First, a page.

2.1 The MiraQ cardiac system (MCQ0, MediStim ASA) uses ultrasound for the non-invasive assessment of graft blood flow during coronary artery bypass graft (CABG) surgery. It is intended for use in patients with coronary artery disease who are having CABG surgery. It measures 3 parameters of transit time flow (mean blood flow in ml/minute, pulsatility index and diastolic filling percentage) to assess graft blood flow and check patency.
2.2 The MiraQ system measures transit time volume flow using specially designed probes. A microcomputer with a 19‑inch touch screen mounted on a moveable trolley is used to control the probes and store their outputs.
2.3 The MiraQ system can use 2 types of probes to assess blood flow during CABG procedures (the PS and PQ). These differ in the number of recommended reuses and their method of sterilisation. Only the PS probe is considered in this guidance, because the PQ probe needs ethylene oxide sterilisation, which is not thought to be widely available in the NHS. The probes deliver a bidirectional ultrasound beam across a target vessel and the system analyses the returning signal to calculate the blood flow through the vessel at a default filter setting of 20 Hz. A real-time flow curve is displayed together with the mean blood flow in ml/minute, pulsatility index and diastolic filling percentage. This information can be used to determine whether flow through the graft and its anastomoses is acceptable. If not, then the graft can be explored to detect imperfections and revised as necessary to achieve acceptable blood flow.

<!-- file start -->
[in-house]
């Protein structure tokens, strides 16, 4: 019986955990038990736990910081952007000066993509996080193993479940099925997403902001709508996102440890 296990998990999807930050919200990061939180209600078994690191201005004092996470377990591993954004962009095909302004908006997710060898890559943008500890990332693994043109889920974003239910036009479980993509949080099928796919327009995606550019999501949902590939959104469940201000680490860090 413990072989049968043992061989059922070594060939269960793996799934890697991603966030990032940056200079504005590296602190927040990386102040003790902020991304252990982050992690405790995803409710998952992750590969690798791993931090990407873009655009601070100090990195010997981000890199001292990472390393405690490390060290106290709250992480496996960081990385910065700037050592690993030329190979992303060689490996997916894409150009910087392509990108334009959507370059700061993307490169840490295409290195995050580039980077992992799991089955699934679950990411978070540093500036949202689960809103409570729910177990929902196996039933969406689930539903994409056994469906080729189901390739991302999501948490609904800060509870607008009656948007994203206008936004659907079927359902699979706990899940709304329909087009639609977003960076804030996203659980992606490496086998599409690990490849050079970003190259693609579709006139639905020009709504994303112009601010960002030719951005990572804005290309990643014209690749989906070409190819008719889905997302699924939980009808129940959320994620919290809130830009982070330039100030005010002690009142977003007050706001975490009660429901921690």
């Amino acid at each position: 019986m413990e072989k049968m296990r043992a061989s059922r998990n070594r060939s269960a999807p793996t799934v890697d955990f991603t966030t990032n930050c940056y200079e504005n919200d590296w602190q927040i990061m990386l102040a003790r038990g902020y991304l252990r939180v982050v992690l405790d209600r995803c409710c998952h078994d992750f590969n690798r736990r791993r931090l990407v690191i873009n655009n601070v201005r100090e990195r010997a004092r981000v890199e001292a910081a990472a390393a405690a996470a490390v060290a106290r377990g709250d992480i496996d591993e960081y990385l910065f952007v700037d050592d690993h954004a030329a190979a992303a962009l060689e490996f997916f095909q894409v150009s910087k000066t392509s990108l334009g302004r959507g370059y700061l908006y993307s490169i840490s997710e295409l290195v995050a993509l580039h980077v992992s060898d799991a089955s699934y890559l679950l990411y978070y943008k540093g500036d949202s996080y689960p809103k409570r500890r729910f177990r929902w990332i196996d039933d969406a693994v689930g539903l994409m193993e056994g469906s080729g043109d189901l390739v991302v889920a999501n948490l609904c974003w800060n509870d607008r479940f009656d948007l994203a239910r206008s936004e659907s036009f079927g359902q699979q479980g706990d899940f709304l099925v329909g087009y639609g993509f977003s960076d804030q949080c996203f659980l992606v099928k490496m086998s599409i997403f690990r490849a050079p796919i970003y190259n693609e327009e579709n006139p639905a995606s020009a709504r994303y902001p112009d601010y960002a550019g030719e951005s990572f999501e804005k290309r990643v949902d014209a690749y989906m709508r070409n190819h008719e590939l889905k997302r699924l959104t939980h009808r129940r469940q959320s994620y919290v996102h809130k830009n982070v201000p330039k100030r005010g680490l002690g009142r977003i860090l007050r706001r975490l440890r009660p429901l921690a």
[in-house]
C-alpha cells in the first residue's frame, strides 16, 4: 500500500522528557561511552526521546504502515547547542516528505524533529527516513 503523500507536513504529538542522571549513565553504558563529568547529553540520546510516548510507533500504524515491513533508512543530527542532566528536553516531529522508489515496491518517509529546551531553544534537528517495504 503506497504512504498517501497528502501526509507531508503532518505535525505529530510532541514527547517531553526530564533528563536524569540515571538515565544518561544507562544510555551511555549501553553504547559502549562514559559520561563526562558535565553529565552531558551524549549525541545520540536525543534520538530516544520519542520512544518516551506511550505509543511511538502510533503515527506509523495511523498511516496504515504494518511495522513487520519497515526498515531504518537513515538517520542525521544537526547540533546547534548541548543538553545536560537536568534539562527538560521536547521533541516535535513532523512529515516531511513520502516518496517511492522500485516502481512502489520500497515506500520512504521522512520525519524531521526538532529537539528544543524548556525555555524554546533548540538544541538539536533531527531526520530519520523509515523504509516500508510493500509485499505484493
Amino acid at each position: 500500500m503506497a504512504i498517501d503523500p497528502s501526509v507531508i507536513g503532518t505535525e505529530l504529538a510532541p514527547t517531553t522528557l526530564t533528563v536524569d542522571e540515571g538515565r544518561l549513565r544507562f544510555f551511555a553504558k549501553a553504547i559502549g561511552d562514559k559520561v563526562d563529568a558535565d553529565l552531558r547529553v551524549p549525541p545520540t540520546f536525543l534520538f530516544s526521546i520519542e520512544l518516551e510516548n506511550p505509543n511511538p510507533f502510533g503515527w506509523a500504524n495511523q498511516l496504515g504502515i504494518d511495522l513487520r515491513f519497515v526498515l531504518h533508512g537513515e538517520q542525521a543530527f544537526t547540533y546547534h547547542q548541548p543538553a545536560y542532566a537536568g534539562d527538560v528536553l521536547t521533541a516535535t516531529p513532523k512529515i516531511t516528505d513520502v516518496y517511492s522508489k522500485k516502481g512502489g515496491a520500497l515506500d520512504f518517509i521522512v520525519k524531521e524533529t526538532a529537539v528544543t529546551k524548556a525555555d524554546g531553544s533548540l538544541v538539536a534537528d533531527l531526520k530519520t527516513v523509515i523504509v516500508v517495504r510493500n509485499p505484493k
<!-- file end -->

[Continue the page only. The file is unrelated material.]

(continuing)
2.4 The cost of the MiraQ system stated in the sponsor's submission includes £32,000 for the VeriQ 2011 console, and £1,582 for each PS probe. These costs have been updated in the 2017 revision of the cost model to £34,000 for the cardiac MCQ0 console and £1,481 for each probe. 
2.5 The claimed benefits of the MiraQ system in the case for adoption presented by the manufacturer are:
improved outcomes of revascularisation procedures by reducing the risk of early graft failure and adverse events
reduced hospital stay for some patients by reducing the incidence of complications during and after surgery
reduced numbers of repeat procedures and treatments for postoperative complications.
2.6 Coronary artery disease is a common cause of symptoms, disability and death. It is caused by atherosclerosis, which leads to stenosis or occlusion of the coronary arteries. NICE clinical guideline 126 on 'Management of stable angina' recommends that revascularisation of the blocked coronary arteries using CABG or percutaneous coronary interventions should be considered in people whose symptoms are not satisfactorily controlled by medical treatment.
2.7 CABG aims to bypass narrowed or blocked segments of the coronary arteries using grafts. Grafts are usually constructed from lengths of the patient's own long saphenous vein or their internal mammary artery, although other vessels are also used.
2.8 Cardiac surgeons use a variety of techniques to avoid technical imperfections during CABG, but assessment of graft flow is usually subjective. Techniques used vary according to the graft used, the surgical technique, and the surgeon's individual preference. They include the surgeon assessing resistance and perfusion beyond a graft by flushing fluid through it before restoring flow, and both observing and palpating grafts for pulsation when blood flow has been re-established.
2.9 There are a number of methods for the objective assessment of the technical results and of blood flow. Transoesophageal echocardiography evaluates heart function after bypass by assessing regional left ventricular wall motion abnormalities, which can be compared with preoperative regional left ventricular function. Perioperative graft flow can be visualised in the operating theatre using conventional angiography or using indocyanine green fluorescence. NICE has produced guidance on 'Intraoperative fluorescence angiography for the evaluation of coronary artery bypass graft patency' (interventional procedures guidance 98). This guidance states that 'current evidence suggests that the procedure is safe enough for routine use in the evaluation of coronary artery bypass graft patency'.